“The competition provided an opportunity for students to design a project, which, although small in scale, required close attention to design constraints and detail,” Department Chair and Associate Professor of Architecture James Fuller explains. “It also demanded students to consider the larger University context in order to design a functional, inviting, buildable, and safe shelter that expresses the character of the University. Competitions such as this one give students a taste of the profession and how architects must balance these same issues of function, expression, and construction in every project.”

The competition was the first of its kind at UHart, held despite the University’s mid-semester transition to distance learning due to the COVID-19 pandemic. Students were expected to practice research, teamwork, hands-on crafting, and integrated structures, and to explore materials and methods of construction through advanced “design development” and construction. Students were also required to submit a proposal in the form of a 24 x 36 vertically oriented sheet that included:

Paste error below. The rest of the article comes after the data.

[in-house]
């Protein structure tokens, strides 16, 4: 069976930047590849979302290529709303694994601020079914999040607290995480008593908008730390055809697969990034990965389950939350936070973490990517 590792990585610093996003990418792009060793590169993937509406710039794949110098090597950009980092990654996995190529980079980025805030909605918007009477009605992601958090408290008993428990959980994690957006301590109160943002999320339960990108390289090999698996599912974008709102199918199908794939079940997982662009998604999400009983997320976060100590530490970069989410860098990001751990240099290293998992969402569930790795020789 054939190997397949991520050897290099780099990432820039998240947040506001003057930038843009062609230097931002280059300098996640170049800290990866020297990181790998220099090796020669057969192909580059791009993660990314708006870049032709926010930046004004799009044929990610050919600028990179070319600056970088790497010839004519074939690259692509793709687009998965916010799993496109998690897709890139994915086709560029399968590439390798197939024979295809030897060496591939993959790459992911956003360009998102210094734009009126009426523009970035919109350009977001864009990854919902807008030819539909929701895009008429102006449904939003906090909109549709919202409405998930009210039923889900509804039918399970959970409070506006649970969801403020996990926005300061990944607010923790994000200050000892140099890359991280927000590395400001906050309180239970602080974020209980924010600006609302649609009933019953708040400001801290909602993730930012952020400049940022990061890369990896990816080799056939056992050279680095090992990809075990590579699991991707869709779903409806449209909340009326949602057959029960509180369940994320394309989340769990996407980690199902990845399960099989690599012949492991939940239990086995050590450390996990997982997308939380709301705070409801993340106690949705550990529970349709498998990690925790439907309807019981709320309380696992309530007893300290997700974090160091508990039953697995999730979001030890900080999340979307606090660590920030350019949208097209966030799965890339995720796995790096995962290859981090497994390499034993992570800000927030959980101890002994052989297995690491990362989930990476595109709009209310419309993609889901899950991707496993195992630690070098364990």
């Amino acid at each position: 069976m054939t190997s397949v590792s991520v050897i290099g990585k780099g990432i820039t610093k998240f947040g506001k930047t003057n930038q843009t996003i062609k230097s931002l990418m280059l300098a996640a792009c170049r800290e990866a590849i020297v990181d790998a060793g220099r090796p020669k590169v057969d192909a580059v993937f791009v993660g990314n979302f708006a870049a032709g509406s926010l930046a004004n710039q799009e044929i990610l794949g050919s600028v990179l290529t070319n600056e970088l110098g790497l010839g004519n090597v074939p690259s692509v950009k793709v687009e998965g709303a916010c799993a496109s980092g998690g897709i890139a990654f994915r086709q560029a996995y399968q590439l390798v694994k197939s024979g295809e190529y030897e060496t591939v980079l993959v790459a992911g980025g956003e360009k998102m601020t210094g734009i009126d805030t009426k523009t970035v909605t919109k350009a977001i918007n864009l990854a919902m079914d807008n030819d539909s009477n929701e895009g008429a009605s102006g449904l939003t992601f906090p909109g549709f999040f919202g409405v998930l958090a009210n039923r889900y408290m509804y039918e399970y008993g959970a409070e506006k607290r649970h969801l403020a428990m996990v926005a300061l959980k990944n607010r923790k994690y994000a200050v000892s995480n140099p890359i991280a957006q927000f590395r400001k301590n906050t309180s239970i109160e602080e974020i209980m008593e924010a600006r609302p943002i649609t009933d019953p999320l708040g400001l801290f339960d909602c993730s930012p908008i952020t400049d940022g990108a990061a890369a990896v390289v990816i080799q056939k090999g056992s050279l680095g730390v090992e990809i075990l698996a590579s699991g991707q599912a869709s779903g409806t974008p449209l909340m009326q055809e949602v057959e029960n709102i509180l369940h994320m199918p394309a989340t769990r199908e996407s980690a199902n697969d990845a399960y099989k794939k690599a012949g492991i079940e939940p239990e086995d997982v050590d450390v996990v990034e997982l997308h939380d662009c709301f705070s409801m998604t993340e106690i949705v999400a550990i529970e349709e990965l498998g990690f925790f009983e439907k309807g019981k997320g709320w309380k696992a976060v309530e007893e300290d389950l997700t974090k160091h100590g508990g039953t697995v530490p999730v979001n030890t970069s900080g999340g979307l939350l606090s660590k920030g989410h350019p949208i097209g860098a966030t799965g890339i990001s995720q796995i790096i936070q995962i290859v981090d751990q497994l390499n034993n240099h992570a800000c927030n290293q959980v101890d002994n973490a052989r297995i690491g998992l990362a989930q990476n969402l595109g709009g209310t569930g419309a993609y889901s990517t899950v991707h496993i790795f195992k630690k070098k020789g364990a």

1. One “view” of the enclosure surrounding the existing bus stop;
  2. One dimensional plan showing the existing bus stop, seating, the enclosure, and any proposed lighting or landscaping;
  3. Additional drawings or renderings at the discretion of the designer.

I chose to participate in the bus stop competition to challenge myself to design outside of the typical building norm and design a functional and aesthetically pleasing bus stop for the University. Throughout the design process, I thought about how the surrounding context could formulate the design by utilizing the proportions of the existing shelter and the materials of the surrounding buildings. This design thinking created a connection between the new bus stop shelter and the surrounding buildings, ultimately incorporating the spirit and identity of the University of Hartford.

Brandon Fuentes '21, M'22

Other requirements and considerations for students included:

  1. The bus stop surround should serve as a University of Hartford physical landmark, while providing a shelter from the weather for the numerous commuter students and the greater University community.